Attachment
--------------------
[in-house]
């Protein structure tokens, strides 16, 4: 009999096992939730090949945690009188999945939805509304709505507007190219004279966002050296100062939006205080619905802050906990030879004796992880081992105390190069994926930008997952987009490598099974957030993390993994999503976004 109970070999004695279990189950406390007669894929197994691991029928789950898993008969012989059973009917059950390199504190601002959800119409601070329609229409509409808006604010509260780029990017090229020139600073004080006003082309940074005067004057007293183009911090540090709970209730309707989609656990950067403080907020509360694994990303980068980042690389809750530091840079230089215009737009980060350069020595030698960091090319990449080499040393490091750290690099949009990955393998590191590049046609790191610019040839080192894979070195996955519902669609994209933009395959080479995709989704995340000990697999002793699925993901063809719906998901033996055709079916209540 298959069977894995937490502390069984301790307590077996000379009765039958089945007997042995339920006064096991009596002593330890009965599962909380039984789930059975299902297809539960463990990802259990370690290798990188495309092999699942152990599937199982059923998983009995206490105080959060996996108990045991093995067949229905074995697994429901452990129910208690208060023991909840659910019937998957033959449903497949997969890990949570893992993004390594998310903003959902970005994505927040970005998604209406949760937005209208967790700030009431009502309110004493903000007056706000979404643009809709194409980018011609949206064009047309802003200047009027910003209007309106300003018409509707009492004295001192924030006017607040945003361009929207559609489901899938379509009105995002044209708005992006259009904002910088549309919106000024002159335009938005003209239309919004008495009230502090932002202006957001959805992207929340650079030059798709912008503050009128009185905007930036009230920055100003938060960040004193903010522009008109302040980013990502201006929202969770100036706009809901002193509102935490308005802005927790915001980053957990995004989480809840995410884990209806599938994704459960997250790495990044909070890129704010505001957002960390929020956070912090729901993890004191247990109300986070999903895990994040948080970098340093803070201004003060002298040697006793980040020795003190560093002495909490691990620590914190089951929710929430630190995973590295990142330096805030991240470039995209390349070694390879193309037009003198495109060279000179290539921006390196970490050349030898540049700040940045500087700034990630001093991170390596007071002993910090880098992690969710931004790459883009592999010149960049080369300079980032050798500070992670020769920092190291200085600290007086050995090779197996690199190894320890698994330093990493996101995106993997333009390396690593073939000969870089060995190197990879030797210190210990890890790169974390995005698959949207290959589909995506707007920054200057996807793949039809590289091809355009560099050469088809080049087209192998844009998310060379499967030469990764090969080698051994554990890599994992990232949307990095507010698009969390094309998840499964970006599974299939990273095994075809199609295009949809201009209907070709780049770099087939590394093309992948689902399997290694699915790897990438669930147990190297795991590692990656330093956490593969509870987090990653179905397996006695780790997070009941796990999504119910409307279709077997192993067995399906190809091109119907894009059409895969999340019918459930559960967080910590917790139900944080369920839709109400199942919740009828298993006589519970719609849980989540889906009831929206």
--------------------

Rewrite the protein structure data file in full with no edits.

[in-house]
């Protein structure tokens, strides 16, 4: 009999096992939730090949945690009188999945939805509304709505507007190219004279966002050296100062939006205080619905802050906990030879004796992880081992105390190069994926930008997952987009490598099974957030993390993994999503976004 109970070999004695279990189950406390007669894929197994691991029928789950898993008969012989059973009917059950390199504190601002959800119409601070329609229409509409808006604010509260780029990017090229020139600073004080006003082309940074005067004057007293183009911090540090709970209730309707989609656990950067403080907020509360694994990303980068980042690389809750530091840079230089215009737009980060350069020595030698960091090319990449080499040393490091750290690099949009990955393998590191590049046609790191610019040839080192894979070195996955519902669609994209933009395959080479995709989704995340000990697999002793699925993901063809719906998901033996055709079916209540 298959069977894995937490502390069984301790307590077996000379009765039958089945007997042995339920006064096991009596002593330890009965599962909380039984789930059975299902297809539960463990990802259990370690290798990188495309092999699942152990599937199982059923998983009995206490105080959060996996108990045991093995067949229905074995697994429901452990129910208690208060023991909840659910019937998957033959449903497949997969890990949570893992993004390594998310903003959902970005994505927040970005998604209406949760937005209208967790700030009431009502309110004493903000007056706000979404643009809709194409980018011609949206064009047309802003200047009027910003209007309106300003018409509707009492004295001192924030006017607040945003361009929207559609489901899938379509009105995002044209708005992006259009904002910088549309919106000024002159335009938005003209239309919004008495009230502090932002202006957001959805992207929340650079030059798709912008503050009128009185905007930036009230920055100003938060960040004193903010522009008109302040980013990502201006929202969770100036706009809901002193509102935490308005802005927790915001980053957990995004989480809840995410884990209806599938994704459960997250790495990044909070890129704010505001957002960390929020956070912090729901993890004191247990109300986070999903895990994040948080970098340093803070201004003060002298040697006793980040020795003190560093002495909490691990620590914190089951929710929430630190995973590295990142330096805030991240470039995209390349070694390879193309037009003198495109060279000179290539921006390196970490050349030898540049700040940045500087700034990630001093991170390596007071002993910090880098992690969710931004790459883009592999010149960049080369300079980032050798500070992670020769920092190291200085600290007086050995090779197996690199190894320890698994330093990493996101995106993997333009390396690593073939000969870089060995190197990879030797210190210990890890790169974390995005698959949207290959589909995506707007920054200057996807793949039809590289091809355009560099050469088809080049087209192998844009998310060379499967030469990764090969080698051994554990890599994992990232949307990095507010698009969390094309998840499964970006599974299939990273095994075809199609295009949809201009209907070709780049770099087939590394093309992948689902399997290694699915790897990438669930147990190297795991590692990656330093956490593969509870987090990653179905397996006695780790997070009941796990999504119910409307279709077997192993067995399906190809091109119907894009059409895969999340019918459930559960967080910590917790139900944080369920839709109400199942919740009828298993006589519970719609849980989540889906009831929206």